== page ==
In Kenya something changed on May 6, 2016: the country's Interior Minister announced that Kenya could no longer handle the refugees, that it therefore wanted to close the camps, especially Dadaab. But the inhabitants are worried, desperate for reassurance that nothing will happen and that they will be able to stay.
By Andrea Bianchessi, AVSI Country Representative in Kenya
1. The refugees in Kenya: context and current challenges
In Kenya, there are 613,844 persons who have or are waiting for refugee status. Of these, 445,000 are from Somalia, 125,000 from Southern Sudan, and 40,000 come from Burundi, Ethiopia, Eritrea, the Democratic Republic of Congo (DRC), Rwanda, Tanzania and Uganda. They all have arrived in Kenya, hoping to find assistance and a better future.
Sixty thousand refugees live in the informal neighborhoods of Nairobi, such as Eastleigh. The others live in two large camps; in Kakuma, in northern Kenya, which opened in 1994 and hosts 200,000 refugees, and in Dadaab, on the border with Somalia, which opened in 1992 and currently has 350,000 residents. For the first refugees who arrived more than 20 years ago, Kenya is already their home.
But something changed on May 6, 2016. Kenya's Interior Minister Joseph Nkaisserry announced that the country could no longer handle the refugees, that it therefore wanted to close the camps, especially Dadaab, within the year and that the refugees would have to reenter their countries of origin. The main reason stated was the cost, above all in terms of human lives and security.
The cause is Al-Shabaab, the terrorist group that periodically attacks military and civilians. The Government of Kenya's insistence to close Dadaab is primarily over security concerns, saying attacks on its soil have been planned from inside the camp.
According to the Kenyan Government, on April 2, 2015, the commandos who killed 147 young people at the University of Garissa, just 100 kilometers away, had come from Dadaab. In the world's largest refugee camp, the militia finds fertile ground for enlisting new recruits.
2. The AVSI Experience in the Dadaab Refugee Camp
Since 2009, AVSI has carried out projects in Dadaab designed to empower the people with skills that they can use either in Kenya or upon reentry in their countries of origin. AVSI works particularly in education, having restructured and built 327 new primary schools, twenty-five educational buildings (libraries, formation centers) and having trained 1,250 teachers.
Among these trained teachers are two hundred women--an extraordinary fact because in 2011 there were no women teaching. At the beginning, their husbands followed along with the wives during their first classes, as they were curious and a little suspicious of this initiative.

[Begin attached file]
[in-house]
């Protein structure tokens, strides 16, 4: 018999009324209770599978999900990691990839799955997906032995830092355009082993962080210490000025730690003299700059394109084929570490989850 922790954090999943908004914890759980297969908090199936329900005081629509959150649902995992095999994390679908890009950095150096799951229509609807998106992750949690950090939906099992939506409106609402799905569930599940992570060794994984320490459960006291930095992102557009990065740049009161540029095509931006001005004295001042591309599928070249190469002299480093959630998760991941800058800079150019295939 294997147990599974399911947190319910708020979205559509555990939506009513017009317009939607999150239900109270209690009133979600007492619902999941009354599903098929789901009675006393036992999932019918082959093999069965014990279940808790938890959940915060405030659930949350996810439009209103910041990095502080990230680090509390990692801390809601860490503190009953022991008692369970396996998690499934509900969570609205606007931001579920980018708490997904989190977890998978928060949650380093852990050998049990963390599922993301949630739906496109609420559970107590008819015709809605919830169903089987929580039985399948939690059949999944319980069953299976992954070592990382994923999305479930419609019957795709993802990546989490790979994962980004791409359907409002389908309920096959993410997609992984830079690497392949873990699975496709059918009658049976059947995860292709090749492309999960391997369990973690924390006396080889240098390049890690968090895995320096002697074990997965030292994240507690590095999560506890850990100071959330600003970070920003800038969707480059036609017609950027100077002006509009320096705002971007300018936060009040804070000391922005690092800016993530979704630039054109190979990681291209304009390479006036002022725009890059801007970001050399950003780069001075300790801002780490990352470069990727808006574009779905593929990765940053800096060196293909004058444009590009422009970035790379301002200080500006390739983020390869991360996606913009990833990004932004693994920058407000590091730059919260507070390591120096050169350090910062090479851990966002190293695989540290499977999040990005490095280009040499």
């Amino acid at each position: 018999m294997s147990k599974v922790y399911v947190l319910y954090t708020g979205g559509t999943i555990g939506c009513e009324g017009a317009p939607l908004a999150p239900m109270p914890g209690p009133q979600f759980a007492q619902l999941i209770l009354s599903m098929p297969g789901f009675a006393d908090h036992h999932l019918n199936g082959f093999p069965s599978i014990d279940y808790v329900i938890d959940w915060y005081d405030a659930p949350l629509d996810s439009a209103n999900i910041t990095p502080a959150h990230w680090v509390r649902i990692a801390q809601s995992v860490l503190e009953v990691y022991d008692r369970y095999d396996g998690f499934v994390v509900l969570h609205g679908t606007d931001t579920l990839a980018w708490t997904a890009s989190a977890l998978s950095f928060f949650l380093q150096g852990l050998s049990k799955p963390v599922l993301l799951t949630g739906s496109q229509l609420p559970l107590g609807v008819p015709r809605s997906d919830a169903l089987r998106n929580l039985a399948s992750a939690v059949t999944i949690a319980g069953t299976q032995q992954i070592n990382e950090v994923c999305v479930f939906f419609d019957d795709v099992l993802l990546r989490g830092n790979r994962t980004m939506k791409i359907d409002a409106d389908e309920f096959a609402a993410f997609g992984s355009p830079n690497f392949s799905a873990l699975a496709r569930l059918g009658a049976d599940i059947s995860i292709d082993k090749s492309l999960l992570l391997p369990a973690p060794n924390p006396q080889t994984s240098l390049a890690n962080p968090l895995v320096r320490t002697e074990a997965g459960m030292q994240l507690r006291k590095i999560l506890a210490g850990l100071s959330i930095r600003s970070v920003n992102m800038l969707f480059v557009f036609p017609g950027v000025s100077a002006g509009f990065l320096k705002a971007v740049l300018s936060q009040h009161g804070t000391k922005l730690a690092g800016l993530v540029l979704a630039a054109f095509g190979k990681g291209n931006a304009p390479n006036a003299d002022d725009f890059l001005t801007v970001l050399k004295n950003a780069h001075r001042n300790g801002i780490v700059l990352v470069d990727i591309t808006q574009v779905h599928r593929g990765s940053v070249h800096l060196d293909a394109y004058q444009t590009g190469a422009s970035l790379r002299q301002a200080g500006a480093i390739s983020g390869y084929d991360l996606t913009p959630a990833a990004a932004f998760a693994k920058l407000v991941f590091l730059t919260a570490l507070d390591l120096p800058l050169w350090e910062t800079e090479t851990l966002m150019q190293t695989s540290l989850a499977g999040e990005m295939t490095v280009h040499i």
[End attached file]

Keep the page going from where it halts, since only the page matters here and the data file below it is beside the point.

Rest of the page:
The men consented and a few have even participated in the training as well. AVSI is currently training 600 primary school teachers through courses taught in the Somali language and recognized by both the Kenyan and Somali Ministries of Education.
Furthermore, AVSI Foundation has seen how its educational projects are an essential instrument in the fight against radicalization. AVSI believes that a holistic education of the person is the remedy through which it is possible to propose a way of looking at reality as something positive and to promote the desire for growth, justice, love and truth that are innate in each person.
In recent years, AVSI has also helped groups of Boy and Girl Scouts in Dadaab to form and become active. This is another way of promoting the values of friendship and brotherhood among children and teenagers, and of fostering a positive use of free time, especially during school vacations, when Al-Shabaab recruitment activity is more intense.
An unexpected positive outcome became evident, when the boys and girls from the Scout groups convinced their peers, who had abandoned their schooling, to re-enroll and continue their education.People in Dadaab are very worried about the Government's declaration of its plan to close the camp. They are asking for an assessment of the situation, and are desperate for reassurance that nothing will happen and that they will be able to stay.
The security situation in Somalia is still critical and the support services are even less than what the refugees can find in Dadaab. And yet, nostalgia remains strong, such as the nostalgia felt by fifteen year-old Mohamed who arrived at Dadaab just a few years ago. He sings a piece that he wrote, entitled, “What a Lovely Place.” It refers to his homeland, Somalia, and the refrain is an appeal, “peace, peace, peace!”